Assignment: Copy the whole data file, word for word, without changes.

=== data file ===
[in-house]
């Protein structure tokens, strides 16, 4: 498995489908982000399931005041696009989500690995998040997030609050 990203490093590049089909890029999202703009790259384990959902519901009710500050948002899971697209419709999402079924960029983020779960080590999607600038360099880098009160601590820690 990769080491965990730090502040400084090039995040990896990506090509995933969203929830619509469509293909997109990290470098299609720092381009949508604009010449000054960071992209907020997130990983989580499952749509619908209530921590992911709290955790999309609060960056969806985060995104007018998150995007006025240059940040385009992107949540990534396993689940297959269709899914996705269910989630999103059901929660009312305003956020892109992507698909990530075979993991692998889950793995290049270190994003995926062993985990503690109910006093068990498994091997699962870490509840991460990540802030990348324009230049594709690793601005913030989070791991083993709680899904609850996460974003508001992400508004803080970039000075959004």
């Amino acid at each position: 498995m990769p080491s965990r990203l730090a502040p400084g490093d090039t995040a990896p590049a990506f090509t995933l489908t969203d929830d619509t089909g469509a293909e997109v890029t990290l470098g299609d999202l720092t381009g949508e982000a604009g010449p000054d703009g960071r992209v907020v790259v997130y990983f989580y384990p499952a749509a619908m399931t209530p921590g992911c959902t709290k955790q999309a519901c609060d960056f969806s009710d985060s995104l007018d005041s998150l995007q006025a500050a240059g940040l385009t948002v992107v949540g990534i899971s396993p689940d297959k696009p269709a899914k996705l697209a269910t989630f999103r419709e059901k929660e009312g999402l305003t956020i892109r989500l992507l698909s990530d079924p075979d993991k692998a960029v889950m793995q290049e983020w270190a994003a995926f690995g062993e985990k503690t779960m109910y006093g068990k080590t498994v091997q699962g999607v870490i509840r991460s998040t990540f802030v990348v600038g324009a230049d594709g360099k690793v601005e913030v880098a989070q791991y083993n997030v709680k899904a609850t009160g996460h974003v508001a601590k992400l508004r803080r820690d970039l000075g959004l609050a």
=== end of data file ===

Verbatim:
[in-house]
């Protein structure tokens, strides 16, 4: 498995489908982000399931005041696009989500690995998040997030609050 990203490093590049089909890029999202703009790259384990959902519901009710500050948002899971697209419709999402079924960029983020779960080590999607600038360099880098009160601590820690 990769080491965990730090502040400084090039995040990896990506090509995933969203929830619509469509293909997109990290470098299609720092381009949508604009010449000054960071992209907020997130990983989580499952749509619908209530921590992911709290955790999309609060960056969806985060995104007018998150995007006025240059940040385009992107949540990534396993689940297959269709899914996705269910989630999103059901929660009312305003956020892109992507698909990530075979993991692998889950793995290049270190994003995926062993985990503690109910006093068990498994091997699962870490509840991460990540802030990348324009230049594709690793601005913030989070791991083993709680899904609850996460974003508001992400508004803080970039000075959004």
């Amino acid at each position: 498995m990769p080491s965990r990203l730090a502040p400084g490093d090039t995040a990896p590049a990506f090509t995933l489908t969203d929830d619509t089909g469509a293909e997109v890029t990290l470098g299609d999202l720092t381009g949508e982000a604009g010449p000054d703009g960071r992209v907020v790259v997130y990983f989580y384990p499952a749509a619908m399931t209530p921590g992911c959902t709290k955790q999309a519901c609060d960056f969806s009710d985060s995104l007018d005041s998150l995007q006025a500050a240059g940040l385009t948002v992107v949540g990534i899971s396993p689940d297959k696009p269709a899914k996705l697209a269910t989630f999103r419709e059901k929660e009312g999402l305003t956020i892109r989500l992507l698909s990530d079924p075979d993991k692998a960029v889950m793995q290049e983020w270190a994003a995926f690995g062993e985990k503690t779960m109910y006093g068990k080590t498994v091997q699962g999607v870490i509840r991460s998040t990540f802030v990348v600038g324009a230049d594709g360099k690793v601005e913030v880098a989070q791991y083993n997030v709680k899904a609850t009160g996460h974003v508001a601590k992400l508004r803080r820690d970039l000075g959004l609050a």